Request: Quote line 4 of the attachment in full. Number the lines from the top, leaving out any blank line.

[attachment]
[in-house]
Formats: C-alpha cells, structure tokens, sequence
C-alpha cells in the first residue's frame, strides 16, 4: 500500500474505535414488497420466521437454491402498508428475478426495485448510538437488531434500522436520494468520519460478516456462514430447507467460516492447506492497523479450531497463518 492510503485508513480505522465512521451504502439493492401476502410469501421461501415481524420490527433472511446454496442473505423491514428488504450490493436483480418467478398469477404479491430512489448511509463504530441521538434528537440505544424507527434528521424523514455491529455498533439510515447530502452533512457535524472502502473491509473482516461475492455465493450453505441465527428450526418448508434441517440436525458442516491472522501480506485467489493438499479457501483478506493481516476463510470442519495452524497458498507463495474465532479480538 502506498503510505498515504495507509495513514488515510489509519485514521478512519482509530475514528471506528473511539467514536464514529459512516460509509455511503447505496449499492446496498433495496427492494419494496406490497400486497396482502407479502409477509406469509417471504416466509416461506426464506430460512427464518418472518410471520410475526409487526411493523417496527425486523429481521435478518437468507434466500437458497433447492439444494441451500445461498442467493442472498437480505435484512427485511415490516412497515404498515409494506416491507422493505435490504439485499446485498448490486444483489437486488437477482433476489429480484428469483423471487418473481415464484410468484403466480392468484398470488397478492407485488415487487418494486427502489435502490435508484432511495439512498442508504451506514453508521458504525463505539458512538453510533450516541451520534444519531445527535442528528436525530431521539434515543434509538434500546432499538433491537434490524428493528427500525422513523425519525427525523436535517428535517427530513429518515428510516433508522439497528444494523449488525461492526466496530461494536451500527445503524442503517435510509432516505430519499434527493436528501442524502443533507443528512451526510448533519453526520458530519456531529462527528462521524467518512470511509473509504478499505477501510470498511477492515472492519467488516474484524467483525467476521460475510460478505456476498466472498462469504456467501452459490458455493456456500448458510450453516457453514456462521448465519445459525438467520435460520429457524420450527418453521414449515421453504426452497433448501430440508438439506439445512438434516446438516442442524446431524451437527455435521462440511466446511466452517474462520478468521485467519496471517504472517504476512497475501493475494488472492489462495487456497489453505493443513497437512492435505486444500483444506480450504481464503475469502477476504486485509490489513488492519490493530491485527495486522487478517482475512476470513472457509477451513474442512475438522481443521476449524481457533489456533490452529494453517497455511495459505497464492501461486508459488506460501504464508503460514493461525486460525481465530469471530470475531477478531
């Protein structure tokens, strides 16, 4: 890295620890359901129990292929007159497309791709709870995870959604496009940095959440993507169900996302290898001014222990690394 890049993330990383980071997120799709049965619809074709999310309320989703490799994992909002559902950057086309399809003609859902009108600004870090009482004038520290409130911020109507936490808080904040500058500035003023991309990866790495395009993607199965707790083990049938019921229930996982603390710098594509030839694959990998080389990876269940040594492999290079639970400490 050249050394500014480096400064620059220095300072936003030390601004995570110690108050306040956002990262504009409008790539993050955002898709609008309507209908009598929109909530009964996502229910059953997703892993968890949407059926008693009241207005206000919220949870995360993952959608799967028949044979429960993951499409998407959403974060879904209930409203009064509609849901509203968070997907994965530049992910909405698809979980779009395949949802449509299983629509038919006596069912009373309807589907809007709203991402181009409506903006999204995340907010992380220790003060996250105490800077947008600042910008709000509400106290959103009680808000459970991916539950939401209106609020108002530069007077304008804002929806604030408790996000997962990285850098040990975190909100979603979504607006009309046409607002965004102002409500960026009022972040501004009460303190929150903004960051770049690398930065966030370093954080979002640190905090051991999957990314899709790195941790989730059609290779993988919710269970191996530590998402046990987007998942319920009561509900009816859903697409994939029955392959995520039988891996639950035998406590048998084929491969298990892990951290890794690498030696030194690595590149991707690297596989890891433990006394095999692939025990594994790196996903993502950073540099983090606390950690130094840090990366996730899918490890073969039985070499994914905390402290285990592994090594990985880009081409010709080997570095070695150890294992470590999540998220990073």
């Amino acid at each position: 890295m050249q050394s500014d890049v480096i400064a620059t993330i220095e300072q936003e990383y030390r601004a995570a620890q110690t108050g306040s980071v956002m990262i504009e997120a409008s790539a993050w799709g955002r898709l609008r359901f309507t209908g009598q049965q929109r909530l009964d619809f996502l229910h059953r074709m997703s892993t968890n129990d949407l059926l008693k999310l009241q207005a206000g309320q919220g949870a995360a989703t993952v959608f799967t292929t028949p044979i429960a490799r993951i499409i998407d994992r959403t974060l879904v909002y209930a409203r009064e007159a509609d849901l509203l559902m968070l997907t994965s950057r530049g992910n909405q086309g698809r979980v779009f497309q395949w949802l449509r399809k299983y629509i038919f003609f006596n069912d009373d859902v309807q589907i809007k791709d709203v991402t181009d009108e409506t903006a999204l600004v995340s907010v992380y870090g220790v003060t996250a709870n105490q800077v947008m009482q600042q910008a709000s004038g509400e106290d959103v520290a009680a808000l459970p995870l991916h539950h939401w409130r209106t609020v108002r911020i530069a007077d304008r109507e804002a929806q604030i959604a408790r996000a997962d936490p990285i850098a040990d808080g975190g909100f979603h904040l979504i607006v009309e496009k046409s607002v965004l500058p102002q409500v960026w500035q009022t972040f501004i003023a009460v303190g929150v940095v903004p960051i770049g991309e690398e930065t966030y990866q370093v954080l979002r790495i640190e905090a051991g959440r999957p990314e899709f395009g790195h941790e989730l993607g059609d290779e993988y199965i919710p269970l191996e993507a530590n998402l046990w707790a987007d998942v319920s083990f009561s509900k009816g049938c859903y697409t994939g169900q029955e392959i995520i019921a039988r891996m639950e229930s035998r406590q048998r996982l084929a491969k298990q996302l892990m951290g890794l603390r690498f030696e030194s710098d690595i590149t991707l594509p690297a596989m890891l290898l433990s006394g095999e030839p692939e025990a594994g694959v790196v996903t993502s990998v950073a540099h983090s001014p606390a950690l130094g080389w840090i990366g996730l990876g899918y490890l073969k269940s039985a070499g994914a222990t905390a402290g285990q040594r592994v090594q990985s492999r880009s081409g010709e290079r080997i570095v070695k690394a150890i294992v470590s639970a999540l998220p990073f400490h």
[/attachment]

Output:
């Protein structure tokens, strides 16, 4: 890295620890359901129990292929007159497309791709709870995870959604496009940095959440993507169900996302290898001014222990690394 890049993330990383980071997120799709049965619809074709999310309320989703490799994992909002559902950057086309399809003609859902009108600004870090009482004038520290409130911020109507936490808080904040500058500035003023991309990866790495395009993607199965707790083990049938019921229930996982603390710098594509030839694959990998080389990876269940040594492999290079639970400490 050249050394500014480096400064620059220095300072936003030390601004995570110690108050306040956002990262504009409008790539993050955002898709609008309507209908009598929109909530009964996502229910059953997703892993968890949407059926008693009241207005206000919220949870995360993952959608799967028949044979429960993951499409998407959403974060879904209930409203009064509609849901509203968070997907994965530049992910909405698809979980779009395949949802449509299983629509038919006596069912009373309807589907809007709203991402181009409506903006999204995340907010992380220790003060996250105490800077947008600042910008709000509400106290959103009680808000459970991916539950939401209106609020108002530069007077304008804002929806604030408790996000997962990285850098040990975190909100979603979504607006009309046409607002965004102002409500960026009022972040501004009460303190929150903004960051770049690398930065966030370093954080979002640190905090051991999957990314899709790195941790989730059609290779993988919710269970191996530590998402046990987007998942319920009561509900009816859903697409994939029955392959995520039988891996639950035998406590048998084929491969298990892990951290890794690498030696030194690595590149991707690297596989890891433990006394095999692939025990594994790196996903993502950073540099983090606390950690130094840090990366996730899918490890073969039985070499994914905390402290285990592994090594990985880009081409010709080997570095070695150890294992470590999540998220990073």